3. The invention set forth in claim 2 wherein said arcuate scale has rotatably adjustable connection with the front end of the frame and wherein said indicator has non-rotatable connection with the front end of the torsion member.
4. A torque-measuring device for attachment to stationary structures such as work benches, walls and the like, said device comprising an elongated rigid frame, means connecting the rear end of the frame to such a stationary structure whereby to prevent rotation of the frame on longitudinal axes, an elongated yieldable torsion member having relatively rotatable front and rear ends, said torsion member extending along the frame and having the rear end thereof non-rotatably connected to the rear end of the frame, the front end of the torsion member having rotatable connection with the frame and also having means releasably coupling a torquing tool thereto, a markable arcuate scale and a cooperating scale-marking indicator, one having non-rotatable connection to the front end of the frame and the other having non-rotatable connection to the front end of the torsion member, whereby to indicate the rotation of the front end of the torsion member when torque is applied thereto, said indicator being adjustable inwardly and outwardly in relation to the rotation axis of the torsion member to thereby facilitate production of juxtaposed markings on the scale for comparison with each other to check accuracy continuity during successive operations of the tool, and support means mounting the front end of the frame.
5. A torque-measuring device for attachment to stationary structures such as work benches, walls and the like, said device comprising an elongated rigid frame, means connecting the rear end of the frame to such a stationary structure whereby to prevent rotation of the frame on longitudinal axes, an elongated, yieldable torsion member having relatively rotatable front and rear ends, said torsion member extending along the frame and having the rear end thereof non-rotatably connected to the rear end of the frame, the front end of the torsion member having means for releasably coupling a torquing tool thereto, a markable arcuate scale secured to the front end of the frame, a marking indicator disposed adjacent the scale for marking the same, a mounting connected with the front end of the torsion member and being movable, but non-rotatable on longitudinal axes relative to the front end of the torsion member, said mounting carrying the indicator for movement toward and away from the scale, and said mounting having means releasably connecting the indicator thereto and facilitating adjustment of the indicator inwardly and outwardly in relation to the rotation axis of the torsion member, and support means connected with the front end of the frame.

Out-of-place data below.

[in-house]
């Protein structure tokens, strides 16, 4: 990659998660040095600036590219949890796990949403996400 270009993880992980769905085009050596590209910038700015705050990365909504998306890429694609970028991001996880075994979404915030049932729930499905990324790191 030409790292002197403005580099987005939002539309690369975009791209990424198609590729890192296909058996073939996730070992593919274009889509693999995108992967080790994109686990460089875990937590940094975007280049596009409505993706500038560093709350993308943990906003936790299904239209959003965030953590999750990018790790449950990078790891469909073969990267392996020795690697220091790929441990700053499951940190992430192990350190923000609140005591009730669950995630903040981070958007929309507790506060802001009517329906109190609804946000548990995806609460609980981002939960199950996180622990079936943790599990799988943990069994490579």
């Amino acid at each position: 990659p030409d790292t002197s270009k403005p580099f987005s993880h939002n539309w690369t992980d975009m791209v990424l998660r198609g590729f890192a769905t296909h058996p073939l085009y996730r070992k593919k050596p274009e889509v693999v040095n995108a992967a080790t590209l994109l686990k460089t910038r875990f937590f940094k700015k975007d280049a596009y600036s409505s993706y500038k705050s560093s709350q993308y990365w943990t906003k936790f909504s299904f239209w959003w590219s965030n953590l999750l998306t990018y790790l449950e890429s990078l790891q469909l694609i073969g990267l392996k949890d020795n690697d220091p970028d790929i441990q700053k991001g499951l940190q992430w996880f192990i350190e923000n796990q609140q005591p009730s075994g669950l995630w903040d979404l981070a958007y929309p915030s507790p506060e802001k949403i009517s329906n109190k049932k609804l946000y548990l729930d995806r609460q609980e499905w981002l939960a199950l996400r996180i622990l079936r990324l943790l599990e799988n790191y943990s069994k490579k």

6. The invention set forth in claim 5 wherein said mounting is swingable on an axis transverse to the rotation axis of the torsion member whereby to facilitate swinging of the indicator into and out of marking engagement with the scale.
References Cited in the file of this patent UNITED STATES PATENTS 2,400,978 Collins May 28, 1946 2,441,608 Warner May 18, 1948 2,486,632 Burke et a1. Nov. 1, 1949 2,497,756 Billeter Feb. 14, 1950 FOREIGN PATENTS 745,891 Germany Dec. 2, 1.944
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Cited By (6)

* Cited by examiner, † Cited by third party
Publication number Priority date Publication date Assignee Title
US3050979A (en) * 1960-08-15 1962-08-28 Curtiss Wright Corp Impact testing
US3079785A (en) * 1960-06-30 1963-03-05 Reed Roller Bit Co Torque measuring apparatus
US3153930A (en) * 1960-08-18 1964-10-27 Autotronics Inc Torque-measuring device
US3187550A (en) * 1961-09-26 1965-06-08 Richmont Inc Torque measuring device
US3199344A (en) * 1962-08-21 1965-08-10 B K Sweeney Co Torque tester
US5738177A (en) * 1995-07-28 1998-04-14 Black & Decker Inc. Production assembly tool

Citations (5)

* Cited by examiner, † Cited by third party
Publication number Priority date Publication date Assignee Title
DE745891C (en) * 1940-12-01 1944-12-02 Calibration device for limit force wrench
US2400978A (en) * 1945-05-19 1946-05-28 Solar Aircraft Co Torque indicating tool
US2441608A (en) * 1944-03-11 1948-05-18 Garnett L Warner Autographic recording torque testing machine
US2486632A (en) * 1944-08-07 1949-11-01 Morgan Maree Jr A Apparatus for measuring torques
US2497756A (en) * 1945-12-08 1950-02-14 Ammco Tools Inc Torque measuring wrench

Patent Citations (5)

* Cited by examiner, † Cited by third party
Publication number Priority date Publication date Assignee Title
DE745891C (en) * 1940-12-01 1944-12-02 Calibration device for limit force wrench
US2441608A (en) * 1944-03-11 1948-05-18 Garnett L Warner Autographic recording torque testing machine
US2486632A (en) * 1944-08-07 1949-11-01 Morgan Maree Jr A Apparatus for measuring torques
US2400978A (en) * 1945-05-19 1946-05-28 Solar Aircraft Co Torque indicating tool
US2497756A (en) * 1945-12-08 1950-02-14 Ammco Tools Inc Torque measuring wrench

Cited By (6)

* Cited by examiner, † Cited by third party
Publication number Priority date Publication date Assignee Title
US3079785A (en) * 1960-06-30 1963-03-05 Reed Roller Bit Co Torque measuring apparatus
US3050979A (en) * 1960-08-15 1962-08-28 Curtiss Wright Corp Impact testing
US3153930A (en) * 1960-08-18 1964-10-27 Autotronics Inc Torque-measuring device
US3187550A (en) * 1961-09-26 1965-06-08 Richmont Inc Torque measuring device
US3199344A (en) * 1962-08-21 1965-08-10 B K Sweeney Co Torque tester
US5738177A (en) * 1995-07-28 1998-04-14 Black & Decker Inc. Production assembly tool